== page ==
The Physics Factbook
Edited by Glenn Elert -- Written by his students
An educational, Fair Use website
|Morrison, David, Sidney Wolff & Andrew Fraknoi. Exploration of the Universe, 7th ed. Philadelphia: Saunders, 1995: 7.||"Our telescopes can see many billion of them within reach of modern instruments."||many billion|
|World Book Encyclopedia. Chicago: World Book, 1997: 205.||"Studies of distant space with optical and radio telescopes indicate that there may be about 100 billion galaxies in the universe."||100 billion|
|Fisher, David. The Origin and Evolution of Our Own Particular Universe. New York: Macmillan, 1988: 60.||"It is composed of stars grouped into galaxies about a hundred billion galaxies in the universe."||100 billion|
|The Rebirth of Cosmology. New York: Knopf, 1976: 187.||"The latest estimates have ranged anywhere from ten billion to one hundred billion galaxies."||10–100 billion|
|Galaxy Estimate Up To 125 Billion. Far News. Far Shores. citation of South China Morning Post. 9 January 1999.||"The Hubble Space Telescope has found there may be 125 billion galaxies in the universe."||125 billion|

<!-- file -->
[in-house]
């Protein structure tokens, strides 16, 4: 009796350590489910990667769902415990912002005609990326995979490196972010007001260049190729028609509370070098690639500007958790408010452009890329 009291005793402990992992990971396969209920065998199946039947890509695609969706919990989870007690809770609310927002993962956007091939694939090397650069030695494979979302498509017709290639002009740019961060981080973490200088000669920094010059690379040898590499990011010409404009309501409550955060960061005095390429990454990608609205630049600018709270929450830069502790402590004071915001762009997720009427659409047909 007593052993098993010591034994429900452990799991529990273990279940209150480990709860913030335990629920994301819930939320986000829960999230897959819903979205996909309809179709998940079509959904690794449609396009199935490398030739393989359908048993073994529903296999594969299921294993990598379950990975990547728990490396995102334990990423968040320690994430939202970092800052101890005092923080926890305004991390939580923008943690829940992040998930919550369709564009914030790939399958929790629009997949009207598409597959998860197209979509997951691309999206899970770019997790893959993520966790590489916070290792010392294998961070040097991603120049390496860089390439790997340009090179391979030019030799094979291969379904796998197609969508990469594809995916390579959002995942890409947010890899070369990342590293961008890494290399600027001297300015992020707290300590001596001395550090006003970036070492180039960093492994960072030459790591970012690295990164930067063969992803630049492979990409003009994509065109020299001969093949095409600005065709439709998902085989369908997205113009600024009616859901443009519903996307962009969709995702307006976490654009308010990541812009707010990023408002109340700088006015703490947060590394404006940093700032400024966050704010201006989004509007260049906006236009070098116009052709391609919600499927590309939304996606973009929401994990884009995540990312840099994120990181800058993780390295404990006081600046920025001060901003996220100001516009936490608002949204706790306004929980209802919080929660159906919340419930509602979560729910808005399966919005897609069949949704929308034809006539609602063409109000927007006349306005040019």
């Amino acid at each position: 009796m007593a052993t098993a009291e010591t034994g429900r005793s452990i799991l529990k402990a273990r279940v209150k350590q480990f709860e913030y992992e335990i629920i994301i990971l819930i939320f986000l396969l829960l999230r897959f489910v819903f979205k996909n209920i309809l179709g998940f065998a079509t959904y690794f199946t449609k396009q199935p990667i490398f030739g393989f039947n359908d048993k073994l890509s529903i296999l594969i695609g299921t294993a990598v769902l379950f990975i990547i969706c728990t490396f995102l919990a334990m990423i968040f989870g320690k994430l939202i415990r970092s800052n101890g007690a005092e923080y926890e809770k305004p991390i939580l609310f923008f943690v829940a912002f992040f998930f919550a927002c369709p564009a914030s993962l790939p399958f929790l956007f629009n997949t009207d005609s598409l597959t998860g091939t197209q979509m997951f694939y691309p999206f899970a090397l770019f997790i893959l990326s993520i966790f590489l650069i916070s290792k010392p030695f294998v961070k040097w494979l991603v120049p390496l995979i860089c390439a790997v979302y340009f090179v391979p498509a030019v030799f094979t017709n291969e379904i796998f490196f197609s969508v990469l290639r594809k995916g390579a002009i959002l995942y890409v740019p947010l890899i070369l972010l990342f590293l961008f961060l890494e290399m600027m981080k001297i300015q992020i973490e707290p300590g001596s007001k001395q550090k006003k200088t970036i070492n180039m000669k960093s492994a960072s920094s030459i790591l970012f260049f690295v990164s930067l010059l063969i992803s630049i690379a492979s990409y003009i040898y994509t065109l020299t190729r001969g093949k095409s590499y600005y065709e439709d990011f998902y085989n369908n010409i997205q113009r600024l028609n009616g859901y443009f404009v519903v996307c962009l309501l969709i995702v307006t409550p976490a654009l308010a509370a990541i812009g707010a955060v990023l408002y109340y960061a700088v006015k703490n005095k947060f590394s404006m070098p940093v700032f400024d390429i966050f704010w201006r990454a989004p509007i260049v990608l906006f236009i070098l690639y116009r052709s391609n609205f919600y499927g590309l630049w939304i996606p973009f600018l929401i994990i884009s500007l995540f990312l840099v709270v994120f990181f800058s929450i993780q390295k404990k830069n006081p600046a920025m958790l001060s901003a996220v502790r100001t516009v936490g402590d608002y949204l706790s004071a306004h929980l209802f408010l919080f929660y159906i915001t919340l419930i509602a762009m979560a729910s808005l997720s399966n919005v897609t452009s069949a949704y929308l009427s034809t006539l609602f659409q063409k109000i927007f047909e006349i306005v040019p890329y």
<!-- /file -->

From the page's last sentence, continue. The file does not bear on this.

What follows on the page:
The universe is made up of many galaxies. When galaxies were first discovered they were called island universes because they looked like islands of stars in a dark sea. New galaxies are discovered every day containing large numbers of stars. My results show the number of galaxies from some sources is the same and from some it is different. The more recent sources give larger numbers. This is because of new inventions that make it easier to find galaxies. One of these is the Hubble Space Telescope which enables us to see farther out into space and locate more of the universe's galaxies. These sources are just estimates because the numbers are always changing. Another reason that we do not know the exact number of galaxies is because they range in sizes. There can be extremely large galaxies and extremely small galaxies. The smaller galaxies are harder to detect.
Topaz Murray -- 1999
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